2 questions from a Kukri noob

Discussion in 'Himalayan Imports' started by Greman, Jun 1, 2006.

  1. Greman

    Greman

    31
    Jan 3, 2006
    Hi all,
    I've never owned one of these blades and after trawling these forums somewhat I have to say that i'm fully getting that 'i've got to get me one of those....!' vibe. So to that end I have a couple of questions:
    1/ What would make an excellent all around utility chopper, able to be taken out to the back of beyond attached to a back pack and to not feel like an anchor? I want to be be able to 'use' this blade (and not just stare at it) for camp work and scrub and foliage clearing and other genearl jobs that would usually fall to a good knife or hawk. Also should I be concerned at the handle material of these blades as I have horrible ideas of a wooden grip splitting or some such similar tragedy? Your input would be really appreciated.
    2/ Has anyone here ever had a Kukri send down to New Zealand or does anyone know anyone who has and if so did they have any problems of any kind with customs etc?
    Any and all input is welcome.
     
  2. Rich_S

    Rich_S

    Dec 3, 2005
    16.5" Chiruwa AK or 18 " AK

    Any khuk is going to be heavier than what you're probably used to. If you've never held a knife that was 3/8"+ thick at the spine and 15-20 inches long, you're in for a treat.
     
  3. Fiddleback

    Fiddleback Knifemaker Moderator Knifemaker / Craftsman / Service Provider Dealer / Materials Provider

    Oct 19, 2005
    Yea anything in the 16" = 18" range and up to 28 oz is what you're gonna want. I started with Chiruwa AK. That WWII is a great knife too though I don't own one.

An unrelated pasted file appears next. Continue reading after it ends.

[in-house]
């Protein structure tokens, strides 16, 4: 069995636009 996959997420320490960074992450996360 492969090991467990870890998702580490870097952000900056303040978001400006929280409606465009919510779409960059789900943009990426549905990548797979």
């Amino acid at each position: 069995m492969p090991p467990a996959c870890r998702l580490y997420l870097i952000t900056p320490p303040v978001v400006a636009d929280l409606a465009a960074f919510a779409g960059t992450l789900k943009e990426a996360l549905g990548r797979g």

4. ferguson

    ferguson

    Feb 21, 2001
    A light khukuri is going to be like a very heavy knife of the same size. I'll bet a 15" (overall length) Sirupati would be a good balance of weight and utility. A 15" BAS would be just a tad heavier, and therefore a better chopper, but not by much. You're not going to be felling any trees, and either would beat a knife for chopping. If you're backpacking, a little weight means a lot.

    BrentH is from Auckland. You might ask him about shipping khuks into NZ. His profile is at http://www.bladeforums.com/forums/member.php?u=139190

    Steve
     
  5. munk

    munk

    Mar 22, 2002
    What Steve said about weight is important. You have to decide how much real wood chopping needs there are against the effort of carrying a tool.

    If you must cut wood, I would get a blade more substancial than a 15" Sirupate or AK, or a BAS. The next step up is a 16.5" WWll, then it's a toss between the Chiruwa AK at 16.5", or either the 18" AK or 18" WWll.

    If you contact HI directly you can get from the shopping site a tool precise to your needs. If you wait and score on a DOD (deal of day) a kind of blem or happy sale Yangdu offers frequently, you can get a good value for your money but it is not always exactly what you wanted- which is part of the fun, too.

    munk
     
  6. Greman

    Greman

    31
    Jan 3, 2006
    Thanks heaps guys I appreciate your input. Thanks Steve also for putting me on to Brent. I've flicked him a message.
    So i've got a few choices now, the ones that I seem to gravitate towards so far are: